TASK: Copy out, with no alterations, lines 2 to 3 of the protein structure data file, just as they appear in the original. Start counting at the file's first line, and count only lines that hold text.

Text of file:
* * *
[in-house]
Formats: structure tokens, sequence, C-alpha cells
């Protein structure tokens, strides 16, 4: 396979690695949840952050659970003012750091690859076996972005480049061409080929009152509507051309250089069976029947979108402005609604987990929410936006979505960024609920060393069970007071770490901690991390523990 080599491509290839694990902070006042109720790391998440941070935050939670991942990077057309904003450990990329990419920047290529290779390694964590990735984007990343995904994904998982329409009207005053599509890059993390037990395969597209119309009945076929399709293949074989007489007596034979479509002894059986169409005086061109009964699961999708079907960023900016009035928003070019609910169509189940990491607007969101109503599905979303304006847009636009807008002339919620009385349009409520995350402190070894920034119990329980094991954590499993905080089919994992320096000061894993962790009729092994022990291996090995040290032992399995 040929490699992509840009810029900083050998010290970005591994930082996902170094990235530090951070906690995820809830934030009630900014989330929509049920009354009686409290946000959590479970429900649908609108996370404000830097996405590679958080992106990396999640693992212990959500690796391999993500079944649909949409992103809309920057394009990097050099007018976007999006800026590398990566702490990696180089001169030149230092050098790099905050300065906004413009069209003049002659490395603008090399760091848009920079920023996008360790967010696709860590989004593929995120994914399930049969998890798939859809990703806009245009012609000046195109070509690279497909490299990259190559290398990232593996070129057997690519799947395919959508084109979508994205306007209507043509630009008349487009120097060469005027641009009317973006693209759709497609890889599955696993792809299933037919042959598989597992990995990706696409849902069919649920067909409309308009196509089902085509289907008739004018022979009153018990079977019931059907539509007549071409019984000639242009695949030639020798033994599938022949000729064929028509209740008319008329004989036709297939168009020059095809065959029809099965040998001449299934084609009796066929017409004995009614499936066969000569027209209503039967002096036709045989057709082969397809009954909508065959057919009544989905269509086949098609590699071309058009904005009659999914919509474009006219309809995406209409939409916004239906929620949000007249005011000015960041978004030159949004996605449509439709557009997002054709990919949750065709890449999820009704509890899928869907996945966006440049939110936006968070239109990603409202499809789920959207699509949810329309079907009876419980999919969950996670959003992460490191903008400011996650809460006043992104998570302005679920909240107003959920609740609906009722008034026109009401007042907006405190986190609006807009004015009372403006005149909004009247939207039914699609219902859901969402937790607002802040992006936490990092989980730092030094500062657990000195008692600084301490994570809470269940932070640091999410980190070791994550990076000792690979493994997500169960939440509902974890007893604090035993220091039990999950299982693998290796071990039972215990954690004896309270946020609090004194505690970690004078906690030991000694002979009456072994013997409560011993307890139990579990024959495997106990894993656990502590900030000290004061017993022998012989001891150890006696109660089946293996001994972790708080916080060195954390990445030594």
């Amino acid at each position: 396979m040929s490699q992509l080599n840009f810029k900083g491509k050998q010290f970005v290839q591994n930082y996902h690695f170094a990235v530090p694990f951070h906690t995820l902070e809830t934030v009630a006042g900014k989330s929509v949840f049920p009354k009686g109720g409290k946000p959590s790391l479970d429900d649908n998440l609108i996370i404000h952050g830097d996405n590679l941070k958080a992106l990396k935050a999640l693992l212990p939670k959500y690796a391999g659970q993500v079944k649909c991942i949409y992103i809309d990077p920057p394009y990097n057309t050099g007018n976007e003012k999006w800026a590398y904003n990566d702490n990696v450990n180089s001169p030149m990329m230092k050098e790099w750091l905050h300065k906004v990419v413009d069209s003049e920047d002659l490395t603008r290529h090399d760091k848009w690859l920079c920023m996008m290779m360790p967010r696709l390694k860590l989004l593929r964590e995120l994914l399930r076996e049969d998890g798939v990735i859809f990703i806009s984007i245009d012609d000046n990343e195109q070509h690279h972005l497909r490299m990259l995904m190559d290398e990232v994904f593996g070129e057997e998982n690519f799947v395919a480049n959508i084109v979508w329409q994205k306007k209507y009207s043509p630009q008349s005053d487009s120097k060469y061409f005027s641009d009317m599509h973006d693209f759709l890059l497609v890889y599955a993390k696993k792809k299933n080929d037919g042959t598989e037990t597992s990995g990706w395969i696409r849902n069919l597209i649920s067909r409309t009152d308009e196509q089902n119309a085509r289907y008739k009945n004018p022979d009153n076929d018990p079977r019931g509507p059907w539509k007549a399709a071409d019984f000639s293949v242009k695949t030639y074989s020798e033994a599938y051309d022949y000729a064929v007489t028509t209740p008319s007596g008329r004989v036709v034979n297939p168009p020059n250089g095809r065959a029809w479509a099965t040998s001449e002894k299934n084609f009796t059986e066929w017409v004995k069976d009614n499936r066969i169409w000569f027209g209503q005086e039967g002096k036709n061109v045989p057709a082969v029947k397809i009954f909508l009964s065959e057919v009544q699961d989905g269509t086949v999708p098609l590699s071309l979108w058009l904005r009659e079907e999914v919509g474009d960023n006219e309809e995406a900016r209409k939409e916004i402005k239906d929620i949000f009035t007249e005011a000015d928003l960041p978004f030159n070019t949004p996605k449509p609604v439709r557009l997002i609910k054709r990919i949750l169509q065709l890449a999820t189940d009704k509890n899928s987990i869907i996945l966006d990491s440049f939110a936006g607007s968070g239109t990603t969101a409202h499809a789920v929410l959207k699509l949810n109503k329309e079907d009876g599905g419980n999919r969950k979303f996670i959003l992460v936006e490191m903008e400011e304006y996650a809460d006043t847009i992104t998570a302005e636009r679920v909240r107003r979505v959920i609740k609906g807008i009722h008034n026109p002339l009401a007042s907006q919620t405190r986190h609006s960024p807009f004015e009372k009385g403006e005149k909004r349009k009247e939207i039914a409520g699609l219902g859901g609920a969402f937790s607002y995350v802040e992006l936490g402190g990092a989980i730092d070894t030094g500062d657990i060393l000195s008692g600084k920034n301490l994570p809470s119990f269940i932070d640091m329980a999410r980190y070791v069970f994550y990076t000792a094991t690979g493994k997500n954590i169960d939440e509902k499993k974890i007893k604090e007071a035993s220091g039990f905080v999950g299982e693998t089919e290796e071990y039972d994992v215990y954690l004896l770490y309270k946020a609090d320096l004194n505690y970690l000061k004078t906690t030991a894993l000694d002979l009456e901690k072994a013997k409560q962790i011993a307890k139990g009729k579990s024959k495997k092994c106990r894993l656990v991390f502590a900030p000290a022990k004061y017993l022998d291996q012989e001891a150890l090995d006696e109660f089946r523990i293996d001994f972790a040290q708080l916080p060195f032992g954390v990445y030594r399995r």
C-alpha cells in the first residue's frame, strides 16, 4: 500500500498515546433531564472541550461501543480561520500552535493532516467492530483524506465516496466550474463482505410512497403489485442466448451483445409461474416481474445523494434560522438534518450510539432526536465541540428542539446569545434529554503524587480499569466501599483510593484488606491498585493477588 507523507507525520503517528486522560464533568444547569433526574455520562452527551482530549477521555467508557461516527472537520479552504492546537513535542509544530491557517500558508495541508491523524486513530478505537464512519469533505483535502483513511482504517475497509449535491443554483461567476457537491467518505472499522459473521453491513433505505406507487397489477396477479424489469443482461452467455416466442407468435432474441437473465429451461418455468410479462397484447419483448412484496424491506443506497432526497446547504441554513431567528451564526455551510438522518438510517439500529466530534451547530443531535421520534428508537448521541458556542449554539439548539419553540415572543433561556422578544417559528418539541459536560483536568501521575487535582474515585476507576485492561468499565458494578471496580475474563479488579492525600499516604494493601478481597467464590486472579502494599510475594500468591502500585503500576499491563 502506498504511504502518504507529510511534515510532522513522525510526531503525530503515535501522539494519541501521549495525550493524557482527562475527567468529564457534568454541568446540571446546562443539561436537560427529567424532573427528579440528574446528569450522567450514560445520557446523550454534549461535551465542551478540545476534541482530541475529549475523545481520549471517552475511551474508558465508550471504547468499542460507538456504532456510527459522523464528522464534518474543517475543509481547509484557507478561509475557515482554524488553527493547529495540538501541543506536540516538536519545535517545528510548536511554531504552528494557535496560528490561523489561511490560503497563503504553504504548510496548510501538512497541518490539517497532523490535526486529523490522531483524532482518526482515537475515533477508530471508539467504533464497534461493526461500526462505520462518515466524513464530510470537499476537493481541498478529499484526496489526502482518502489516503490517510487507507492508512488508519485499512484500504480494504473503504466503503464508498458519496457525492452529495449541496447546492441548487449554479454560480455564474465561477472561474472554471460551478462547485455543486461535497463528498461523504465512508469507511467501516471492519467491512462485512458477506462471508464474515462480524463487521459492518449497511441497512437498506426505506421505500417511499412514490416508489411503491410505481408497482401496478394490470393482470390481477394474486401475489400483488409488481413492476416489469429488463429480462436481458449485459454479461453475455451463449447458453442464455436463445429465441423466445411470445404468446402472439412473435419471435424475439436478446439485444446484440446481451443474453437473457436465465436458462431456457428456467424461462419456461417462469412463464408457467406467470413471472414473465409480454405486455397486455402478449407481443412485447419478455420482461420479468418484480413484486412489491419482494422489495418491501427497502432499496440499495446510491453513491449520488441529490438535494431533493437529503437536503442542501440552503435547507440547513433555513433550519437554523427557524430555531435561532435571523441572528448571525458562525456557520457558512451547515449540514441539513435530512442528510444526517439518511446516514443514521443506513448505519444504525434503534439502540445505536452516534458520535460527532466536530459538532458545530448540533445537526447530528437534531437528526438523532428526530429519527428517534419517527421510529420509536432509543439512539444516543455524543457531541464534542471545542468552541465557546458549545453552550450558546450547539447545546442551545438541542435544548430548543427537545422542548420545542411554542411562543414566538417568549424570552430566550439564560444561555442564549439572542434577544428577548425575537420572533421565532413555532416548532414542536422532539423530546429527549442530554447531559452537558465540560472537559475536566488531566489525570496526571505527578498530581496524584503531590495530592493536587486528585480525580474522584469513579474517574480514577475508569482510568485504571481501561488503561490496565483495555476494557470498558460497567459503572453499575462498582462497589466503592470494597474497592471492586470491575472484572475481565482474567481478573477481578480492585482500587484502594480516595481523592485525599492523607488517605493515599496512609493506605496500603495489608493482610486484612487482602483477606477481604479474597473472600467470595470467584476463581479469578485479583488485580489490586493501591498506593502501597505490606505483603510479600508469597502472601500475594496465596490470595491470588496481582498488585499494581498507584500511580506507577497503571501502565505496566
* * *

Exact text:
Formats: structure tokens, sequence, C-alpha cells
């Protein structure tokens, strides 16, 4: 396979690695949840952050659970003012750091690859076996972005480049061409080929009152509507051309250089069976029947979108402005609604987990929410936006979505960024609920060393069970007071770490901690991390523990 080599491509290839694990902070006042109720790391998440941070935050939670991942990077057309904003450990990329990419920047290529290779390694964590990735984007990343995904994904998982329409009207005053599509890059993390037990395969597209119309009945076929399709293949074989007489007596034979479509002894059986169409005086061109009964699961999708079907960023900016009035928003070019609910169509189940990491607007969101109503599905979303304006847009636009807008002339919620009385349009409520995350402190070894920034119990329980094991954590499993905080089919994992320096000061894993962790009729092994022990291996090995040290032992399995 040929490699992509840009810029900083050998010290970005591994930082996902170094990235530090951070906690995820809830934030009630900014989330929509049920009354009686409290946000959590479970429900649908609108996370404000830097996405590679958080992106990396999640693992212990959500690796391999993500079944649909949409992103809309920057394009990097050099007018976007999006800026590398990566702490990696180089001169030149230092050098790099905050300065906004413009069209003049002659490395603008090399760091848009920079920023996008360790967010696709860590989004593929995120994914399930049969998890798939859809990703806009245009012609000046195109070509690279497909490299990259190559290398990232593996070129057997690519799947395919959508084109979508994205306007209507043509630009008349487009120097060469005027641009009317973006693209759709497609890889599955696993792809299933037919042959598989597992990995990706696409849902069919649920067909409309308009196509089902085509289907008739004018022979009153018990079977019931059907539509007549071409019984000639242009695949030639020798033994599938022949000729064929028509209740008319008329004989036709297939168009020059095809065959029809099965040998001449299934084609009796066929017409004995009614499936066969000569027209209503039967002096036709045989057709082969397809009954909508065959057919009544989905269509086949098609590699071309058009904005009659999914919509474009006219309809995406209409939409916004239906929620949000007249005011000015960041978004030159949004996605449509439709557009997002054709990919949750065709890449999820009704509890899928869907996945966006440049939110936006968070239109990603409202499809789920959207699509949810329309079907009876419980999919969950996670959003992460490191903008400011996650809460006043992104998570302005679920909240107003959920609740609906009722008034026109009401007042907006405190986190609006807009004015009372403006005149909004009247939207039914699609219902859901969402937790607002802040992006936490990092989980730092030094500062657990000195008692600084301490994570809470269940932070640091999410980190070791994550990076000792690979493994997500169960939440509902974890007893604090035993220091039990999950299982693998290796071990039972215990954690004896309270946020609090004194505690970690004078906690030991000694002979009456072994013997409560011993307890139990579990024959495997106990894993656990502590900030000290004061017993022998012989001891150890006696109660089946293996001994972790708080916080060195954390990445030594």